The exhibition copy notes the influence of painter Heironymous Bosch as well as other Early Netherlandish artists on Escher. Escher’s work displays little of the grim phantasmagoria or moralism of Bosch’s work in an overt manner, but there are compositional similarities in the way that both artists often focus on the whole surface of the image rather than a central subject, and fill even their strangest images with a plethora of realist detail. The most obvious tribute to Bosch is the appearance of a figure directly copied from ‘Garden of Earthly Delights’ (1503-1504) – a woman in trailing gown and pointed hat – appearing in Escher’s ‘Belvedere’ (1958). (I have linked to both images should you wish to play Weird ‘Where’s Wally?’) If something of the Medieval hellish feel of Bosch is evoked in ‘Belvedere’ it is offset by a typical Escheresque and science-fictional image – a man contemplating an impossible four-dimensional object similar to a tesseract or hypercube.

The early twentieth century saw the emergence of radical theories and developments in the history of science, with Escher amongst many artists inspired by ideas such as non-Euclidean geometry and the Theory of General Relativity. Often Escher’s prints cause confusion through special effects of tessellation, perspective and almost hypereal renderings of three-dimensional objects. So, just as the protagonist in H.P. Lovecraft’s  short story ‘The Dreams in the Witch House’ (1933) enters strange dimensions through a ‘kaleidoscopic polyhedron of rapidly shifting surface angles’ , Escher’s famous impossible staircases and paradoxical rooms draw the viewer inside nightmarish chambers of logic and confusion.

The genre of science fiction is evoked, again and again, especially in Escher’s later works. ‘Double planetoid’ (1949) and ‘Tetrahedral planetoid‘ (1954) apply polyhedron shapes to fantastic landscapes, and produce an effect of Weirdness in both form and content. The lithograph ‘Bond of Union’ (1956) – depicting the atomically disassembled yet partly joined heads of both Escher and his wife – was inspired by H.G. Wells’s The Invisible Man, and bears similarities with Salvador Dali’s contemporaneous ‘Galataea of the Spheres’ (1952) and his related manifesto ‘Nuclear Mysticism’.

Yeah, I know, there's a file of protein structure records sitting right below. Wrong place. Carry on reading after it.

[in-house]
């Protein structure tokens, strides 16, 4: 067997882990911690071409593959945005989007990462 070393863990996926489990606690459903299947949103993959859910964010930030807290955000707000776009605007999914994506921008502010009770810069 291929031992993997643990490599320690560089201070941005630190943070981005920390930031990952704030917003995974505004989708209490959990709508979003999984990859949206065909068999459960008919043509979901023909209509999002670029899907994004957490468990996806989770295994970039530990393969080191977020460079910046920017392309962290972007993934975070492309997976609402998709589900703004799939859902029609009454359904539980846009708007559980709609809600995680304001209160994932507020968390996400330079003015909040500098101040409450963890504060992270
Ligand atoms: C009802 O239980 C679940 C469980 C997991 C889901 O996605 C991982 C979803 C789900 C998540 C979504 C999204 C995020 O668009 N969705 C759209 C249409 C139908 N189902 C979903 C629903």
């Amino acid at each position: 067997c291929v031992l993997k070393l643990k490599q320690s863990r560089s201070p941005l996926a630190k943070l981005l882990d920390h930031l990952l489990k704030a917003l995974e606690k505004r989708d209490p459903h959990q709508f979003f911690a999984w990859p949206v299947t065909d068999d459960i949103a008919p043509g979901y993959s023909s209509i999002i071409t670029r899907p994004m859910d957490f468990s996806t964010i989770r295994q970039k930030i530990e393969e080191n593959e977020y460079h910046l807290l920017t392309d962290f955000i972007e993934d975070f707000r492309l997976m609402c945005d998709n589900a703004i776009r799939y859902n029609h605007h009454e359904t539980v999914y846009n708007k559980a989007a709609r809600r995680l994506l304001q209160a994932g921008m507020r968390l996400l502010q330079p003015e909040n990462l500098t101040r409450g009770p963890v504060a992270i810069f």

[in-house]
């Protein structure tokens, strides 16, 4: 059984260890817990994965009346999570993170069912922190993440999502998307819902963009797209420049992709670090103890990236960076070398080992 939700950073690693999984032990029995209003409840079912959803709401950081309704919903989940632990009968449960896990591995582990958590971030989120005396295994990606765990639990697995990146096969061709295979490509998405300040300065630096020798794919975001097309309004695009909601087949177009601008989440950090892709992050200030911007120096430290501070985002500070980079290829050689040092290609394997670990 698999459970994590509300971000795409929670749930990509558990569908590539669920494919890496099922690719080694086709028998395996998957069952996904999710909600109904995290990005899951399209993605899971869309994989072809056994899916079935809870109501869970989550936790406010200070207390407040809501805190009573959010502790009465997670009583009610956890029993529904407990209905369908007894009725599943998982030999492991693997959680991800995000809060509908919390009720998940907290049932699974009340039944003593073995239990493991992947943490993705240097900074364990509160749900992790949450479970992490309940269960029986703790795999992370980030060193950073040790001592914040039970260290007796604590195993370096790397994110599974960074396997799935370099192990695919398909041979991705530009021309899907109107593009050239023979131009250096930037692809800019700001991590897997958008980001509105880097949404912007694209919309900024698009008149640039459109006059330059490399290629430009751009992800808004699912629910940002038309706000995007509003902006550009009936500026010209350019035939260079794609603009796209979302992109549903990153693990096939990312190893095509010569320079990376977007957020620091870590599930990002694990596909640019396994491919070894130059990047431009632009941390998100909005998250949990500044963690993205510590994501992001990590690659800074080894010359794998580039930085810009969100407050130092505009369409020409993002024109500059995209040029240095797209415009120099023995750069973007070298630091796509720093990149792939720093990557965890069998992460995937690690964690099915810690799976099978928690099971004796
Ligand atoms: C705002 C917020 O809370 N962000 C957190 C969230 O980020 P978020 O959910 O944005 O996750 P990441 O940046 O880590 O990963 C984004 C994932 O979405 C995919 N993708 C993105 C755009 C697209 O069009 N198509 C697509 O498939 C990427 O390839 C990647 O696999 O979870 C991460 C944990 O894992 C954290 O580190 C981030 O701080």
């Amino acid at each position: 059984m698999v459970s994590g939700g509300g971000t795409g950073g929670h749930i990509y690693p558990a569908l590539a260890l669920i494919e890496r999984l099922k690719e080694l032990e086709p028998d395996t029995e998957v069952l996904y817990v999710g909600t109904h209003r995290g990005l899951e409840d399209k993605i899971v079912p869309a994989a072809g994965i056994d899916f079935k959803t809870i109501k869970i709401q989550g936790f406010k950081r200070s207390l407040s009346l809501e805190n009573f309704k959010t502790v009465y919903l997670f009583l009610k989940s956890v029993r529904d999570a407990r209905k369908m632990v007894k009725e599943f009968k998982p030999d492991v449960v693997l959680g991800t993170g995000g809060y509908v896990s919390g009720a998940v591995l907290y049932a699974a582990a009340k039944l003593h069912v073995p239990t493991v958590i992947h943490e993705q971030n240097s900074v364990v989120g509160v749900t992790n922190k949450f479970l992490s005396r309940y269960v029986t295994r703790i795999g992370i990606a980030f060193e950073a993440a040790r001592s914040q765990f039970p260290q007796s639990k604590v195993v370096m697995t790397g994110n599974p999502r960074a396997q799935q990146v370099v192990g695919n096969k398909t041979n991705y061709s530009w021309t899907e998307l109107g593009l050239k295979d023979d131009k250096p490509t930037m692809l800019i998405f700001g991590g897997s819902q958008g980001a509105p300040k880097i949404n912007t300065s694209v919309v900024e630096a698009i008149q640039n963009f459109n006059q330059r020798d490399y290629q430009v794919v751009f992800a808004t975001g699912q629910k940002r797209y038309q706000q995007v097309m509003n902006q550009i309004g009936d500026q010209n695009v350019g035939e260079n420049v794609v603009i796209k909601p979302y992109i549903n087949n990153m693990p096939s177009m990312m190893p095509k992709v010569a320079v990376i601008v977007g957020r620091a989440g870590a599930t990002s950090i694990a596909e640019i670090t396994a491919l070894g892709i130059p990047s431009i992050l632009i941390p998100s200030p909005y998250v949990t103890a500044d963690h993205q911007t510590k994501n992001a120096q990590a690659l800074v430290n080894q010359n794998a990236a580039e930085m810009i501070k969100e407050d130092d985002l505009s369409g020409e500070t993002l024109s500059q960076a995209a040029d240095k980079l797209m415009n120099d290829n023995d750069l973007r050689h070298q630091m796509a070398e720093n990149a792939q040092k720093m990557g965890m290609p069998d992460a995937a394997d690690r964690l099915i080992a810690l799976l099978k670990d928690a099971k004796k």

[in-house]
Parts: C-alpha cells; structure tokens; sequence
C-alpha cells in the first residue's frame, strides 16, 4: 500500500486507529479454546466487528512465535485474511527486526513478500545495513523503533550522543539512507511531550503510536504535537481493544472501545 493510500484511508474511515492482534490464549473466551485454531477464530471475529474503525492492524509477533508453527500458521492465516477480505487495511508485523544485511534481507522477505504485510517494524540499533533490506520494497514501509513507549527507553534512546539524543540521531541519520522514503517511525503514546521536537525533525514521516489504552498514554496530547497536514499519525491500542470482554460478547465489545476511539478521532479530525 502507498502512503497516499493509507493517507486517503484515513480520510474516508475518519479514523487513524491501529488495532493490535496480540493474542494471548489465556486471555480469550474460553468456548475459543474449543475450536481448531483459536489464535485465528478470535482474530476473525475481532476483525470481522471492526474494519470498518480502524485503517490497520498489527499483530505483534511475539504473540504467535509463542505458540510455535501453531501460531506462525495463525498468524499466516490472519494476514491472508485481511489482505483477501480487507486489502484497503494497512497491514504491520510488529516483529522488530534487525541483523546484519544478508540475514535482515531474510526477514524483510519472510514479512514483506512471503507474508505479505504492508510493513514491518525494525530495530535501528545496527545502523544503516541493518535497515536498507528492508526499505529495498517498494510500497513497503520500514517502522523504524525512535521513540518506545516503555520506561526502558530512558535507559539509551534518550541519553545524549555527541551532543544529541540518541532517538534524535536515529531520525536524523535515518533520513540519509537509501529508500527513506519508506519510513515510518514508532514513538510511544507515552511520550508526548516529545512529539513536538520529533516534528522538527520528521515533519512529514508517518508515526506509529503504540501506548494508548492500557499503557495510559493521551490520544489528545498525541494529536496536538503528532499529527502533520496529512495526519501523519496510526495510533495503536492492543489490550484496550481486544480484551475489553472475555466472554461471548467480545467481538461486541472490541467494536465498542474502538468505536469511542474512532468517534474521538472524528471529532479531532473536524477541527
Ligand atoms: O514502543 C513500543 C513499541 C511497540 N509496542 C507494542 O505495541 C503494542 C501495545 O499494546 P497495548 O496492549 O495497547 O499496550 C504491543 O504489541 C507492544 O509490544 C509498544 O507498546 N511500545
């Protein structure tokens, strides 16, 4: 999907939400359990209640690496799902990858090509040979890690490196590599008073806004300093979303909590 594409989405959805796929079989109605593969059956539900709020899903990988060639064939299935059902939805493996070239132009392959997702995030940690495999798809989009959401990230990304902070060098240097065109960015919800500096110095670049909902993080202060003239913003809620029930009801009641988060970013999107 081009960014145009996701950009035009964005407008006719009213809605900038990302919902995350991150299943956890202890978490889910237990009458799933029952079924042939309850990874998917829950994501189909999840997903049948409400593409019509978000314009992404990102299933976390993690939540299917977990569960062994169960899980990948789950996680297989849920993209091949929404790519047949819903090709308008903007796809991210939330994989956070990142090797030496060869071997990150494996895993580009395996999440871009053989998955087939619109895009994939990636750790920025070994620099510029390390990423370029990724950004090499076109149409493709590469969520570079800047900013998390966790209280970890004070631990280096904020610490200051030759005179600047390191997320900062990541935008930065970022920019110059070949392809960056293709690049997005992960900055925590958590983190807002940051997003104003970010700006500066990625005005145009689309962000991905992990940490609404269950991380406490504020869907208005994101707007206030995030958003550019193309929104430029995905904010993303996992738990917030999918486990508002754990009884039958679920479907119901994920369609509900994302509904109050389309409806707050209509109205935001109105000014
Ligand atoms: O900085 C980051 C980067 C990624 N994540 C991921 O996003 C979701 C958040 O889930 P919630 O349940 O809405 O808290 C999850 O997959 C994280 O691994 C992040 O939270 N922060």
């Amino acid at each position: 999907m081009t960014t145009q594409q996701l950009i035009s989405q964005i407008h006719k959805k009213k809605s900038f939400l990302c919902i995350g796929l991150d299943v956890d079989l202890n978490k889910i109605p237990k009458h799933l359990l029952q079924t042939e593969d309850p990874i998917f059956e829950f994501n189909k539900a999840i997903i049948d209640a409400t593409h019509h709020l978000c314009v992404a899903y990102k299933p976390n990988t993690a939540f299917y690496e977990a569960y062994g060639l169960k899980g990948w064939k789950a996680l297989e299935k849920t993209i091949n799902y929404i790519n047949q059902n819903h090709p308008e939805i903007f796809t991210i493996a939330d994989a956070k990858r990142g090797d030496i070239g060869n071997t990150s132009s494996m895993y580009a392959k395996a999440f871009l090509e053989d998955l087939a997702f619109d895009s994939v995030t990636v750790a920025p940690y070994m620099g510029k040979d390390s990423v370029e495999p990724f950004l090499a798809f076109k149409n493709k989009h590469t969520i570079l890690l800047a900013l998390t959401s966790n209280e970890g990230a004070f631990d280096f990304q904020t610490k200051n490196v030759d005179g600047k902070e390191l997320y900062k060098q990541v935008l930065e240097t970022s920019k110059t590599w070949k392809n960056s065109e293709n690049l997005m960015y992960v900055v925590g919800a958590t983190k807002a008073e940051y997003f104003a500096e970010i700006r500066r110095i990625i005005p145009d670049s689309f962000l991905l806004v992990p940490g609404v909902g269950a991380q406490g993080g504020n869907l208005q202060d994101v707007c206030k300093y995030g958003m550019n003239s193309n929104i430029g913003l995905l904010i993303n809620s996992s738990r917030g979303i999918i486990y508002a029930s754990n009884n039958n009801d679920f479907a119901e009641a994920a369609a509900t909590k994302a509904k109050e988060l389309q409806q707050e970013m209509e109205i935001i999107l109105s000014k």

Natural imagery is still present with Weird flora and fauna creeping into Escher’s work. ‘Double Planetoid’ depicts “weird vegetation and primitive beasts”, while the ‘curl ups’ of ‘House of Stairs’ (1951) are lizard- and wheel-like creatures Escher used to express his “dissatisfaction” at nature for providing a lack of wheel shaped creatures (I couldn’t help but think of the Mulefa from Philip Pullman’s His Dark Materials trilogy).

Many works explore themes of evolution and metamorphosis, with humans and animals passing through various stages of combination or transition. Scales and fins become wings and claws, hands and feet.

Tessellated honeycomb patterns split off into the bees that produced them, which lose detail, becoming outlined and forming the negative image of fish, becoming jagged human forms flicker-dancing round and round in a Victorian zoetrope.

Reptiles emerge from penciled hexagons on a notepad and out onto the desk, only to dissolve back to the page.

The illustrator’s hand draws its reflection outlining its double into existence.

Infinite ouroboros spirals…

Jarring fractal repetitions…

The eye is the window to the soul where death’s ball-less panes look at you through your reflection…

Viewing these works, there is the sense of Escher as demiurge who creates and controls the atoms of reality, logician who calmly strives to create a “harmonious world order”, but also as trickster who reassembles it all, and smiles at our confusion.

I would recommend ‘The Amazing World of M.C. Escher’ to anybody, and it’s an exhibition that’s long overdue. Escher’s work plays with our perception of reality. It’s not always comfortable, but it has an astonishing Weird logic all of its own.

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‘The Amazing World of M.C Escher’ runs at Dulwich Picture gallery from 14 October 2015 to 17 January 2016. To book a slot for timed entry, please view the website.